Irrevocable trust

Irrevocable trust

A trust that is unable to be amended, altered, or revoked.

Irrevocable Trust

A trust into which a grantor deposits assets for use by a beneficiary where the terms of the trust cannot be modified or abrogated without permission of the beneficiary. That is, when a grantor sets up an irrevocable trust, he/she completely relinquishes ownership of the assets placed in the trust. As a result, an irrevocable trust is not usually considered part of the grantor's estate for estate tax purposes.

irrevocable trust

A trust in which the grantor gives up any right to amendments or termination. Income from an irrevocable trust is taxable to the beneficiary if disbursed or to the trust if not disbursed. Compare revocable trust.

Irrevocable trust.

An irrevocable trust is a legal agreement whose terms cannot be changed by the creator, or grantor, who establishes the trust, chooses a trustee, and names the beneficiary or beneficiaries.

The trust document names a trustee who is responsible for managing the assets in the best interests of the beneficiary or beneficiaries and carrying out the wishes the creator has expressed.

You typically use an irrevocable trust for the tax benefits it can provide by removing assets permanently from your estate.

In addition, through the terms of the trust you can exert continuing control over the way your property is distributed to your beneficiaries. Trusts have the additional advantages of being more difficult to contest than a will and more private.

If you establish an irrevocable trust while you're still alive, it's called a living or inter vivos trust. If you establish the trust in your will, so that it takes effect at the time of your death, it's called a testamentary trust.

References in periodicals archive ?
com/news/local_coverage/2017/11/aaron_hernandez_arranged_trust_that_hid_wealth_beyond_reach_of_creditors) reports that, prior to his death, Hernandez arranged an irrevocable trust that named his daughter as the beneficiary.
Both Trusts Are Irrevocable Trust Funds That Are Fiduciary Funds Of The City Of Plano.
Situations arise where, over time, the terms of an irrevocable trust no longer fit a family's needs.
Clients seeking some measure of certainty in their estate plans often put their confidence in an irrevocable trust.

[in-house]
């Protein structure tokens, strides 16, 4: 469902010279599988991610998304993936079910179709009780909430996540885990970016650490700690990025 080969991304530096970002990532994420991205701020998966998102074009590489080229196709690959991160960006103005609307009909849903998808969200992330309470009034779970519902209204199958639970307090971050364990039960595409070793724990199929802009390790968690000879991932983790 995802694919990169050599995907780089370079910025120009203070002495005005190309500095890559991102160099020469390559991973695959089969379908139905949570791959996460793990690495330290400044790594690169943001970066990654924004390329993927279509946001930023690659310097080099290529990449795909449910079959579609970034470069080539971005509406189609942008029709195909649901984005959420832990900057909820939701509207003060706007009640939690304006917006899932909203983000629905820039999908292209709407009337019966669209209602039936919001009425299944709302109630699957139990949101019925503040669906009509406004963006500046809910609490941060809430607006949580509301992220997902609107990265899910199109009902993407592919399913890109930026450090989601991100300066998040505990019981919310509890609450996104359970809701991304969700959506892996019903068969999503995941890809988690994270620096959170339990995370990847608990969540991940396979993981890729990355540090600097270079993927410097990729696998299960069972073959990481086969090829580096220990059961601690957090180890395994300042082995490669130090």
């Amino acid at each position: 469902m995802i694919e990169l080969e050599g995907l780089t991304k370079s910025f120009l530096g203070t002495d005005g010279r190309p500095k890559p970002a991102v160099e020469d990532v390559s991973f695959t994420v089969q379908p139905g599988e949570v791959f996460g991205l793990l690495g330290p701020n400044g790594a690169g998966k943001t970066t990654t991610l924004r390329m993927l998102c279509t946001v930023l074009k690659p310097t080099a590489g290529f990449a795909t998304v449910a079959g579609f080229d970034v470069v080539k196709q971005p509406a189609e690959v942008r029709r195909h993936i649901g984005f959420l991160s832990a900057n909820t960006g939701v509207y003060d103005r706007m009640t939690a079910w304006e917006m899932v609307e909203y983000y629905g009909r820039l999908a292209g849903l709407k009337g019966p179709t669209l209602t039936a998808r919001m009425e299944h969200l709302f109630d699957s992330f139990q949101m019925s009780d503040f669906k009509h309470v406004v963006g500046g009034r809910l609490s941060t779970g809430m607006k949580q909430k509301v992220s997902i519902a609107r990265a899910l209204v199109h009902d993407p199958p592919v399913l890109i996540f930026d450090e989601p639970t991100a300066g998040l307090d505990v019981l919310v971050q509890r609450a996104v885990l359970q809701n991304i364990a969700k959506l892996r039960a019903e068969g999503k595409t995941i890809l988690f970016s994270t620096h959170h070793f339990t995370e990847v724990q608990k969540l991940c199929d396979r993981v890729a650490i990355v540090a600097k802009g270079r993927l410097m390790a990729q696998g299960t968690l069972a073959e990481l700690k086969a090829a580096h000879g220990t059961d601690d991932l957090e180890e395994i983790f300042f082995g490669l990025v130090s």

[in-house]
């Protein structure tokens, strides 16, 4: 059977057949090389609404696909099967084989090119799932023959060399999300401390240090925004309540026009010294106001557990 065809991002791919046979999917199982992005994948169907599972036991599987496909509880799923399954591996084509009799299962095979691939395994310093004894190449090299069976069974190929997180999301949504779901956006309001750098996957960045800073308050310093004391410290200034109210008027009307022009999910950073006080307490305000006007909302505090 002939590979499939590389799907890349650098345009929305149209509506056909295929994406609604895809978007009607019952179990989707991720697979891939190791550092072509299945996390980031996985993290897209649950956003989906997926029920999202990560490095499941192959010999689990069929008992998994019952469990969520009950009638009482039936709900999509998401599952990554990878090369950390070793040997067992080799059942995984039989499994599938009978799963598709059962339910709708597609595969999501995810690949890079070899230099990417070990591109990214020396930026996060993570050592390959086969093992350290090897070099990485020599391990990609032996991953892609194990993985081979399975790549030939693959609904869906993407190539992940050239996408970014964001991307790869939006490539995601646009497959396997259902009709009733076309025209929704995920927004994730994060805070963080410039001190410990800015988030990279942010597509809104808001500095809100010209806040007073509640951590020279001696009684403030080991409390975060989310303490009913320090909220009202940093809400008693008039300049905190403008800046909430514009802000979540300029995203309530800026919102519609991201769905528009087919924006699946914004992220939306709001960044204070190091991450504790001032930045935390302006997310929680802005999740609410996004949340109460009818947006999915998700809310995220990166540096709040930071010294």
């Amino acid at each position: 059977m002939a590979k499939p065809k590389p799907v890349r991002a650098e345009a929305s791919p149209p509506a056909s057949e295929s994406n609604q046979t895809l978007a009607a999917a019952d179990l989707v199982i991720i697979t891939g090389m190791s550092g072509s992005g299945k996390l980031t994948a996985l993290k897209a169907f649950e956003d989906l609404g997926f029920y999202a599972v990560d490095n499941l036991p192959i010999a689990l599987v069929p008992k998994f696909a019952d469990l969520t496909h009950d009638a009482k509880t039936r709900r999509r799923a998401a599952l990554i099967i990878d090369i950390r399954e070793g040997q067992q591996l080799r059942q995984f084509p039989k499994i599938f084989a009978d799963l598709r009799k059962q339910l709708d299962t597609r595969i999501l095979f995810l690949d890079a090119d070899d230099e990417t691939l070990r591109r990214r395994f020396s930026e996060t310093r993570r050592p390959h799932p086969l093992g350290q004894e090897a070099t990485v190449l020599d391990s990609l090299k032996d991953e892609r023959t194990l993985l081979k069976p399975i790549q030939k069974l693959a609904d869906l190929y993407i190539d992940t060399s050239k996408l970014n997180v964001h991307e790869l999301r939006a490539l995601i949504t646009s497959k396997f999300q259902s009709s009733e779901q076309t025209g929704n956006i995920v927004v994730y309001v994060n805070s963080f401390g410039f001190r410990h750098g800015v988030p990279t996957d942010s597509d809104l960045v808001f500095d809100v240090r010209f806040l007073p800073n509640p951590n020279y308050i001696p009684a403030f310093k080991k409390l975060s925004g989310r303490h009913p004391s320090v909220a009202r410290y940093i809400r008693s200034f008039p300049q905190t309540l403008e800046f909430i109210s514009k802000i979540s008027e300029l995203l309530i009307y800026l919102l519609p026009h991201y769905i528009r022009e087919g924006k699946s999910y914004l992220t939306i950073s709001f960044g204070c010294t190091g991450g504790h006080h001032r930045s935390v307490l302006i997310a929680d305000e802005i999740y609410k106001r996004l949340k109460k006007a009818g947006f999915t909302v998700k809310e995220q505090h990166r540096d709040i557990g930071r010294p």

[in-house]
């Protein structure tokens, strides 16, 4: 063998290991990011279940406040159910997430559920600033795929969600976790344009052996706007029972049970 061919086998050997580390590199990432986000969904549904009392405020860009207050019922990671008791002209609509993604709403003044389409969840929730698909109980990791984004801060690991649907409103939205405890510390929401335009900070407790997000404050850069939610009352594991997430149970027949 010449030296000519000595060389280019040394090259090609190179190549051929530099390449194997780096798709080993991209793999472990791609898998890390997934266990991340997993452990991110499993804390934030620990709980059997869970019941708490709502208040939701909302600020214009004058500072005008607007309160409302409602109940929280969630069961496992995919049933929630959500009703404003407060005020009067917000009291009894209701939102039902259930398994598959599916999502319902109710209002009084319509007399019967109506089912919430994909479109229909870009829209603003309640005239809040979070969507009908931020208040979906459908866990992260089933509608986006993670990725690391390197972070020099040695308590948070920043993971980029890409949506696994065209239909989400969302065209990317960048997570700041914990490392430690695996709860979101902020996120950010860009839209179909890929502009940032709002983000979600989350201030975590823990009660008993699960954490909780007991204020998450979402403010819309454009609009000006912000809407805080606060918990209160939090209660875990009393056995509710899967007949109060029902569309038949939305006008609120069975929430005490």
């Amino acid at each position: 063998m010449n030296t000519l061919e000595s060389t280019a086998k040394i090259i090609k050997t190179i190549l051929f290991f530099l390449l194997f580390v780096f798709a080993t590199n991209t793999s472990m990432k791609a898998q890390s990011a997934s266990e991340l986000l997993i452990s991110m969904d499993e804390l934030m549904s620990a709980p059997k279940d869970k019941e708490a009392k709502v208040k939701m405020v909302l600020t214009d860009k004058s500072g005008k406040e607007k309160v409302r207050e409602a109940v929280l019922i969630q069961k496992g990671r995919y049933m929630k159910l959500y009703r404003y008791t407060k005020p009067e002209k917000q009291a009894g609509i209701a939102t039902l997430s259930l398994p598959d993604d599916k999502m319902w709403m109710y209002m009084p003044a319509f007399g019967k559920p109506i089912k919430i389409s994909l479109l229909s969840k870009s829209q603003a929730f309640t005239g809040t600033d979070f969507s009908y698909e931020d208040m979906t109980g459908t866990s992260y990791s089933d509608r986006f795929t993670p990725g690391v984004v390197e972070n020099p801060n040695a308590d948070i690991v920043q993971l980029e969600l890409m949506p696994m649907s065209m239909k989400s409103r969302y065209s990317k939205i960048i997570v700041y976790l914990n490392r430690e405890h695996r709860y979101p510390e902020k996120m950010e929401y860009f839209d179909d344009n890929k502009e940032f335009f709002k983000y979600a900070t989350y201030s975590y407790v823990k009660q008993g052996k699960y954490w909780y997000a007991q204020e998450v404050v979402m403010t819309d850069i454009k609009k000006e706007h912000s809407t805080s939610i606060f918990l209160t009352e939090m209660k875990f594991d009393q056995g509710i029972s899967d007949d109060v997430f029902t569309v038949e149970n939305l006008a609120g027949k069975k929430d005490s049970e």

F) announced on Friday, that on 3 Match 2016 the Pamajugo Irrevocable Trust notified the company of its acquisition of 2,722,221 shares in Ontex.
Exclusive brokers Brian Ezratty, Vice Chairman and Principal of Eastern Consolidated, and Scott Ellard, Vice President and Principal, represented the Goldie Moss Irrevocable Trust as seller, and procured the buyer, 157E55 Owner LLC.
If Dan and Daisy's estate plan calls for assets to be split into a survivor's revocable) trust and a decedent's irrevocable trust, the portability amount called the Deceased Spouse Unused Exemption amount would be $1,340,000.
This eliminates one of the tax benefits of using an irrevocable trust as a conduit to transfer real property within a family.
For wealthier clients who can afford to self-insure, making formal gifts to fund an irrevocable trust that owns the LTCI policies is a strategy worth considering.
By reregistering assets into the name of an irrevocable trust, he can transfer ownership and taxation to the trust entity.
Flexibility is achieved by maintaining individual ownership of the life insurance policy and designating an irrevocable trust as contingent owner of the policy (which could subsequently be changed to a new irrevocable trust with different provisions and beneficiaries).
The creation of an irrevocable trust usually involves a separate trust document, prepared by an attorney, that names a trustee (who will have sole control of the trust assets) and that states the manner in which the trust's funds will be distributed.